• Current CDC recommendations for respiratory viral infections/viruses transmitted through respiratory tract

    • Airborne + droplet + contact + standard: SARS

    • Airborne + contact + standard: VZV, Monkeypox , Smallpox

    • Airborne + standard: Measles

    • Droplet + contact + standard: Adenovirus

    • Droplet + standard: Influenza, Mumps, Parvovirus B19, Rhinovirus, Rubella (not congenital)

    • Contact + standard: RSV, Parainfluenza, HMPV, Enterovirus (children)

    • Standard: Enterovirus (adults), Hantavirus

    • Generally if not covered: children – contact + standard, adults – standard

    • https://www.cdc.gov/infectioncontrol/pdf/guidelines/isolation-guidelines.pdf

  • A study in a children’s hospital over 4 years in NY among RTI

    • 2 years of HICPAC recommendation, followed by 2 years of droplet + contact + standard for everybody

    • When using all 3, nosocomial viral RTI decreased 39% from 0.827/1,000 hospital days to 0.508/1,000 (P<.0013)

      • Excluding rhinovirus/entero: decreased 58% from 0.317 per 1,000 hospital days to 0.134 per 1,000 hospital days during enhanced precautions (P<.0014)

Nasal Flu Vaccine Back on CDC List of Recommended Vaccines

https://www.medscape.com/viewarticle/892970

  • Advisory Committee on Immunization Practices (ACIP) voted to bring back recommendation for nasal live attenuated influenza quadrivalent (different strains from inactivated) for the 2018-2019 influenza season, after rejecting it the last 2 years due to poor efficacy against circulating H1N1 strains

    • Found to be quite as effective as inactivated vaccine against flu B and H3N2

    • H1N1 strain was changed and found to be more effective

  • Give people options instead of not vaccinated at all

Association of Vegetation Size With Embolic Risk in Patients With Infective Endocarditis

https://jamanetwork.com/journals/jamainternalmedicine/fullarticle/2672577

  • Meta-analysis involving 5116 vegetations with available dimensions

    • Patients with vegetation size > 10 mm had increased odds of embolic events (OR, 2.28; 95% CI, 1.71-3.05; P < .001) and mortality (OR, 1.63; 95% CI, 1.13-2.35; P = .009) compared with those with vegetation size < 10 mm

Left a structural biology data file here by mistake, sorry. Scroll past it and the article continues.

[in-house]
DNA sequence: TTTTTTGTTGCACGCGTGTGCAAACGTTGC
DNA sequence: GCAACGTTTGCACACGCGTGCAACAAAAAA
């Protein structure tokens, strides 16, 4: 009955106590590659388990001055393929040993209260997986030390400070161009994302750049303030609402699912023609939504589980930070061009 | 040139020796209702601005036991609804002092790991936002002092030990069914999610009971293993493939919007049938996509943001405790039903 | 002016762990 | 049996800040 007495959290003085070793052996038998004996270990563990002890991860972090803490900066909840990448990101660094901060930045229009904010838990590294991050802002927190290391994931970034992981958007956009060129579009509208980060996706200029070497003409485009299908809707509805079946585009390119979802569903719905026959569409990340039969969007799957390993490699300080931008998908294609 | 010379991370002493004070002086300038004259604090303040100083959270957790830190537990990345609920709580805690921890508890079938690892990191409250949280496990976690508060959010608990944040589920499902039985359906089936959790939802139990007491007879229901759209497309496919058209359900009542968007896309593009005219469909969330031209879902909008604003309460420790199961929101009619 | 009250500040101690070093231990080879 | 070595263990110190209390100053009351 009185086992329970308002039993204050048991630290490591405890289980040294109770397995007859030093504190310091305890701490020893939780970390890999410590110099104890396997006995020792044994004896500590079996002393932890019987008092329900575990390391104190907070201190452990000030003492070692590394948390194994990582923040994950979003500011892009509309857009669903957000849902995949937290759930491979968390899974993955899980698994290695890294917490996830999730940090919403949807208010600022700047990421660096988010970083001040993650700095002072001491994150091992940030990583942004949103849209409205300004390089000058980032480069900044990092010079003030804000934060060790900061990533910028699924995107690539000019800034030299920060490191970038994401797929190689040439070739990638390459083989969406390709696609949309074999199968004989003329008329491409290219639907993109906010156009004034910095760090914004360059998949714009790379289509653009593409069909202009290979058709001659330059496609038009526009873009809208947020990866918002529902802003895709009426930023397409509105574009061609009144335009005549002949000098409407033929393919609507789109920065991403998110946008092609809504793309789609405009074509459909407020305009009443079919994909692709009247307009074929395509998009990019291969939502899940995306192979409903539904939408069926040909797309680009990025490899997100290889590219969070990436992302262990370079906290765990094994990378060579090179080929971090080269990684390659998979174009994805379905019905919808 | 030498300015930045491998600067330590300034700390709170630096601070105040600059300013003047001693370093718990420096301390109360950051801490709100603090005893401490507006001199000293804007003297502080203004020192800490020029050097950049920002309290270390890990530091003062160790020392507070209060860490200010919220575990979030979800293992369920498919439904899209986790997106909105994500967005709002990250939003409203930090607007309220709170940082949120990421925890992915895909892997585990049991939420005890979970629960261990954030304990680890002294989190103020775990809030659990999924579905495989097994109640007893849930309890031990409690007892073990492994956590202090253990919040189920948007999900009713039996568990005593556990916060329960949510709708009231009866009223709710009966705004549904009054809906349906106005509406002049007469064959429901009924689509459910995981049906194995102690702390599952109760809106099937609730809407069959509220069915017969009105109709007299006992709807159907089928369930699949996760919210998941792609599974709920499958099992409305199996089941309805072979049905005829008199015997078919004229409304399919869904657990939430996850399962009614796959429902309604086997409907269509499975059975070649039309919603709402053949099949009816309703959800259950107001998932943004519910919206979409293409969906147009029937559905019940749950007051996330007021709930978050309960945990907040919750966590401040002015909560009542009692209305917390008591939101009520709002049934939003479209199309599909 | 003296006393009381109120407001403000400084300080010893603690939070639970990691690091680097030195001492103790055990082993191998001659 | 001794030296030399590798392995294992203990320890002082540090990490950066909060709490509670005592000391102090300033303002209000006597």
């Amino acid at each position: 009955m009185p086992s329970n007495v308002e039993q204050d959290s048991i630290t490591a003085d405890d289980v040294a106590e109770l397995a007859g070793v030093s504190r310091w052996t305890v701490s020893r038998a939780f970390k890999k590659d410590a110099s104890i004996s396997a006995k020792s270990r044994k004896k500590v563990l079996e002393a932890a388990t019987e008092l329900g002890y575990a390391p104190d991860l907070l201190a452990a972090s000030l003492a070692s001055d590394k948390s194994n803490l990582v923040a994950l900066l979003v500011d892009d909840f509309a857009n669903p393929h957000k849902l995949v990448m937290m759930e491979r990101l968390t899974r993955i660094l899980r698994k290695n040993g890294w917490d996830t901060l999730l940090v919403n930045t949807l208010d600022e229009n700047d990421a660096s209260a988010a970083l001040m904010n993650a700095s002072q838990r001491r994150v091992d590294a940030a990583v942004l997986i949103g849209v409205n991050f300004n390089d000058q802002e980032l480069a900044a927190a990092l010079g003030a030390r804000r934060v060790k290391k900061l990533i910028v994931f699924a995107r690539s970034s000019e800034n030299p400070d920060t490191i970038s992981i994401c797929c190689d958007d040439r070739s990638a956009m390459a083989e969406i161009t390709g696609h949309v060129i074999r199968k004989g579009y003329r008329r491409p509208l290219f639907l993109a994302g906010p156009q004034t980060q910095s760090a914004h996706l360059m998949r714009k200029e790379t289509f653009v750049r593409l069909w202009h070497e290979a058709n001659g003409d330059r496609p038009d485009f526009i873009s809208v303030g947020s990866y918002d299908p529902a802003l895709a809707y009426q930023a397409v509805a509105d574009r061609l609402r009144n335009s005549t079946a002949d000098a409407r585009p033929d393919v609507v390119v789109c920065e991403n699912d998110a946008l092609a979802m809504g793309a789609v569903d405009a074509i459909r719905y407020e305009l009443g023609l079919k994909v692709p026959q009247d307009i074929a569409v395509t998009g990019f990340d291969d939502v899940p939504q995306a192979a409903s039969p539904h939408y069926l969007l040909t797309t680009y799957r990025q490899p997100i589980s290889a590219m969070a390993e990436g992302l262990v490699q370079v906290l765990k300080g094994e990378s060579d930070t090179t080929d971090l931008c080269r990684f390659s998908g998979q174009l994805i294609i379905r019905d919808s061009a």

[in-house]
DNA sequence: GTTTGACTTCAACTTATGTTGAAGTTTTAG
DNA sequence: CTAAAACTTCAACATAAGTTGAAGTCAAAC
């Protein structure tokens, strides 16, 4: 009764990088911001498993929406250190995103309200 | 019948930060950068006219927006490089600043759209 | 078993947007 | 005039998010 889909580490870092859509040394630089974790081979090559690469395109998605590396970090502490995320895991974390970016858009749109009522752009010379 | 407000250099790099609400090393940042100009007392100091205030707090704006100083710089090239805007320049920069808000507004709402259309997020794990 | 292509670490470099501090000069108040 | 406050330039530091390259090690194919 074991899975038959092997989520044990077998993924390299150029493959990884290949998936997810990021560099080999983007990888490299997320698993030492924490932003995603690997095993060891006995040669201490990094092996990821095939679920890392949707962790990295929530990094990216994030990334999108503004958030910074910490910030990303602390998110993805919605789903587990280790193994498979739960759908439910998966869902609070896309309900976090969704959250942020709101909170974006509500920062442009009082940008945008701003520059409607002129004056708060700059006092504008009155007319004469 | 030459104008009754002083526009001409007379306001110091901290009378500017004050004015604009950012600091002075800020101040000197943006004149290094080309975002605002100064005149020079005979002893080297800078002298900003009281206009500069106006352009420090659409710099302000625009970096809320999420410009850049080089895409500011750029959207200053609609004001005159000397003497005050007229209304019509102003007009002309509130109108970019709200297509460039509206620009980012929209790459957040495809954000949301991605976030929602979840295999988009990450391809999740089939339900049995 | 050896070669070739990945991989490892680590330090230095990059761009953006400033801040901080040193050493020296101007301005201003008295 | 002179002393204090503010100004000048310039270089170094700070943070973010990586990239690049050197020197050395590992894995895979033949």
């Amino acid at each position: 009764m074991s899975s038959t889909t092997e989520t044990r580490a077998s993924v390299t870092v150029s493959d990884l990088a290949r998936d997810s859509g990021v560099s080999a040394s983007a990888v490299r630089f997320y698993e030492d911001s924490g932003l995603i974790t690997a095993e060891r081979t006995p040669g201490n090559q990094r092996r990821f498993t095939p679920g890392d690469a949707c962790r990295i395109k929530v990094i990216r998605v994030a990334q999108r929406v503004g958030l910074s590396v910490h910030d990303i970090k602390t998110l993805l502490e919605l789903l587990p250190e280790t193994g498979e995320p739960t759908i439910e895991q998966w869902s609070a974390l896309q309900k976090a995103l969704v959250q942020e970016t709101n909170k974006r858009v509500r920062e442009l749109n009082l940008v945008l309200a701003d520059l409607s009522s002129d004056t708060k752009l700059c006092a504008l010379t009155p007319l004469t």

• Helps with risk stratification: which patients should be promptly referred for higher level of care

Emergence of an Extensively Drug-Resistant Salmonella enterica Serovar Typhi Clone Harboring a Promiscuous Plasmid Encoding Resistance to Fluoroquinolones and Third-Generation Cephalosporins

http://mbio.asm.org/content/9/1/e00105-18.abstract

  • Multidrug-resistant (MDR) S. typhi are prevalent in parts of Asia and Africa, often associated with dominant H58 haplotype

    • Widespread FQ resistance, with sporatic 3rd gen ceph and macrolide (AZT) resistance

  • Identification of clonal expansion of a XDR strain (also H58, MDR – 1st line drugs: chloramphenicol, ampicillin, trimethoprim-sulfamethoxazole PLUS fluoroquinolones, and third-generation cephalosporins) in Pakistan and a traveler in UK

    • WGS: some elements common to H58 – chromosomal cassette containing catA1, blaTEM-1, dfrA7, sul1, sul2, strA, strB, gyrA mutation (only I to FQ)

      • AND plasmid-mediated blaCTX-M-15 (3rd gen ceph) and qnrS (R to FQ)

      • On IncY plasmid, which was found in other enteric bacteria isolated from widely distributed geographic locations

Infrequent Testing of Women for Rectal Chlamydia and Gonorrhea in the United States

https://www.ncbi.nlm.nih.gov/pubmed/29028971

  • Anal sex: 35.9% of women aged 18–44 years reported to have had anal sex

  • CDC does not recommend testing at this time, but how many are positive?

    • Mucosal inflammation caused by NG/CT also increased risk of HIV transmission in women

  • A study with 7.9 million women tested for NG/CT by NAAT

    • Only 0.1% had rectal results, 0.5% had pharyngeal results

    • Among those that had rectal results (5499)

      • 8.0% CT+ only, 2.0% GC+ only, 0.8% both +

      • Rectal CT positivity significantly (P < .05) higher for women aged 15–24 years compared to older

      • +CT from rectal specimens was never repeated

      • 46.5% of rectal CT and GC infections would not have been identified with genital testing alone

  • Utility of testing for/treatment of rectal NG/CT in high-risk women?

Incidence, Etiology, and Outcomes of Community- Acquired Pneumonia: A Population-Based Study

https://acade